[Esperance coastline Western Australia - by me]
Having just returned from a gorgeous holiday in Esperance, filled with dramatic scenery and white beaches - I've been really thinking about what goes into setting up scenery in novels.
When creating a scene, I tend to focus on things like sight (what you can immediately see), smell, and temperature to give a rounded snapshot of what the place is like. However, there are other things that are equally as important when setting up a scene - things that aren't as physically tangible.
How a place feels to the character is invaluable. Some places are vibrant, pulsing with life, whilst others are creepy and some are old, decrepit and ooze desperation and sorrow (some neglected old Wheatbelt towns really have this feeling).
What causes these feelings is really up to the individuals own imagination. A place that one person thinks is marvellous can be down right hideous to another. I think this difference is due simply down to the individuals imaginative interpretation of what they see. I know for a fact, with my own ridiculously overactive imagination - I tend to experience places more intensely that some others who aren't as imaginative - which isn't always a good thing!!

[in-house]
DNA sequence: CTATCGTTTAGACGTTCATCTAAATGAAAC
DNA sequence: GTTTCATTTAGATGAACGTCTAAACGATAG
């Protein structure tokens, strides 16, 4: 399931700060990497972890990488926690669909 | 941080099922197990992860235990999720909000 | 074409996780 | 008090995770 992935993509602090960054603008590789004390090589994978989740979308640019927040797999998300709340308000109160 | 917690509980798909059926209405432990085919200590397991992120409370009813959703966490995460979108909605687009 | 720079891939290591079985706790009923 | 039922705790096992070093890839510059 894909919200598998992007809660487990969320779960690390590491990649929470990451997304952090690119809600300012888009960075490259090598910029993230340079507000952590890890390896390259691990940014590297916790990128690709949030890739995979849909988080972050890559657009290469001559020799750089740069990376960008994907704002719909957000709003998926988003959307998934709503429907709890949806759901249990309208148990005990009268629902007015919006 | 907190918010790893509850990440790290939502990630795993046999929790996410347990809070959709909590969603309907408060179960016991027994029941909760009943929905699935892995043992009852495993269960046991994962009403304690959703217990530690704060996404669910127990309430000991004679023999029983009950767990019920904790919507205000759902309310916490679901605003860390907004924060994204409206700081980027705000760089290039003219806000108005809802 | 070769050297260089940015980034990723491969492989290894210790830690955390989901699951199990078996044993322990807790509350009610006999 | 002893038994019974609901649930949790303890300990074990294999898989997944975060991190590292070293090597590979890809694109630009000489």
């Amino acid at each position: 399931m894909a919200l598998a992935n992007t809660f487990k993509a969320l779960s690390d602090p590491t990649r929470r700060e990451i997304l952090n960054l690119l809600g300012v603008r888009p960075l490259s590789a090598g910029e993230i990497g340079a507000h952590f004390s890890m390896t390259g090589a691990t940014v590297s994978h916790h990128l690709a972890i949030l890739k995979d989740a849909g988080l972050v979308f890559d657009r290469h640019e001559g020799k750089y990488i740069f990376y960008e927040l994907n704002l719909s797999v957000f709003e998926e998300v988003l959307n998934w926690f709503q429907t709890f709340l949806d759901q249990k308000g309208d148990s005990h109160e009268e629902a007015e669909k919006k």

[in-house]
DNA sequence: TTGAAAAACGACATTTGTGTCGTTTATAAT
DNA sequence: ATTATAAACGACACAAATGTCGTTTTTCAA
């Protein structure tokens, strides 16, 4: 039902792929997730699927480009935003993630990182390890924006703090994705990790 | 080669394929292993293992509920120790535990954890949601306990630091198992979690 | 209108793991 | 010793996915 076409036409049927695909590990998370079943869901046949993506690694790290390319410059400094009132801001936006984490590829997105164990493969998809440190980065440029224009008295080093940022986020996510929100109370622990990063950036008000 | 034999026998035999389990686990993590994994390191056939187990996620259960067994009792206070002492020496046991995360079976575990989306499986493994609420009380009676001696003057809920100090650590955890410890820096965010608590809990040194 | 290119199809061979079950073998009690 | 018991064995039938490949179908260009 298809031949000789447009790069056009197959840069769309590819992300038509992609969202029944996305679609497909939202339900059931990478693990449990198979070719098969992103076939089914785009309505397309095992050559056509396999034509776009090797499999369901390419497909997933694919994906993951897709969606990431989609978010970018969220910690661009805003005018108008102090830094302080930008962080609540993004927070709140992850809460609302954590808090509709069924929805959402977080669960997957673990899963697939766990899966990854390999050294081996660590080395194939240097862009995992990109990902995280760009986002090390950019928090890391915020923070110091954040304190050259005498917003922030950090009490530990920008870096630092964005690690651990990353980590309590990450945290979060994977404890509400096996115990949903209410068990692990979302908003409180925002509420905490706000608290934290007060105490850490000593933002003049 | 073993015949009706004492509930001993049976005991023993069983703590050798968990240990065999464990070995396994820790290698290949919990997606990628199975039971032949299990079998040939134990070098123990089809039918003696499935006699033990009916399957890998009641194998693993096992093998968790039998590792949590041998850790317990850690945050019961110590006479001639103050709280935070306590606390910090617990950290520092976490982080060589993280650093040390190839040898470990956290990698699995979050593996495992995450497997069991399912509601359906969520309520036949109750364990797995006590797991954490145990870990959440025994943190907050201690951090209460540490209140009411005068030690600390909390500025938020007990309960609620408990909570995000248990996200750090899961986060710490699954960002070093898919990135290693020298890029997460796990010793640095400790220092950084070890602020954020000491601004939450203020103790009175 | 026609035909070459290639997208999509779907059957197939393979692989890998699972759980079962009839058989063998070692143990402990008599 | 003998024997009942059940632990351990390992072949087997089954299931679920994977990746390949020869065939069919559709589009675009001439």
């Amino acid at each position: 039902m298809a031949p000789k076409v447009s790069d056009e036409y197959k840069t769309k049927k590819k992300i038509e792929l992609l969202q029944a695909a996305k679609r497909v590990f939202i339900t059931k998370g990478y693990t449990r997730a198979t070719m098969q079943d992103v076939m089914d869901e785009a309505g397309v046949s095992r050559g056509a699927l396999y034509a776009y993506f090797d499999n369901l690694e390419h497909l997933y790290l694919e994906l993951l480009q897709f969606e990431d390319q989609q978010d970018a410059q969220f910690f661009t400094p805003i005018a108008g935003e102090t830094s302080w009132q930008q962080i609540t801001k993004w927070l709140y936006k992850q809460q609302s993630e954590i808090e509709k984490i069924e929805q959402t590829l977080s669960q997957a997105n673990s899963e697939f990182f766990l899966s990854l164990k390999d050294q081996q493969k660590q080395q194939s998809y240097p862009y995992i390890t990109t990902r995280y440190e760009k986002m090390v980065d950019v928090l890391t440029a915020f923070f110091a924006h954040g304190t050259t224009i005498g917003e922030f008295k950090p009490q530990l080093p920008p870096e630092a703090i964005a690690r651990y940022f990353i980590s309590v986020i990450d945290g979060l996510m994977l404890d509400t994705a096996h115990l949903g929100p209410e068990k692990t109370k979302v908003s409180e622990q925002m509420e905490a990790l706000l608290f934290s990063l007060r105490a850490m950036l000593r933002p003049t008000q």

Before setting a scene however, authors will first have to build the world of the novel. My critique partner forwarded me a very interesting article on world building. The name of the original author eludes me at the moment and if I spend hours digging through my inbox I'm sure I'll find it! The essence of the article was how to build a believable world. To do this the author needs to show the readers what the people in that world fear, enjoy, misunderstand, forget, bless or bury. It was a very cool article indeed and following those points helps create a believable world with memorable and interesting scenes - well I hope so anyway!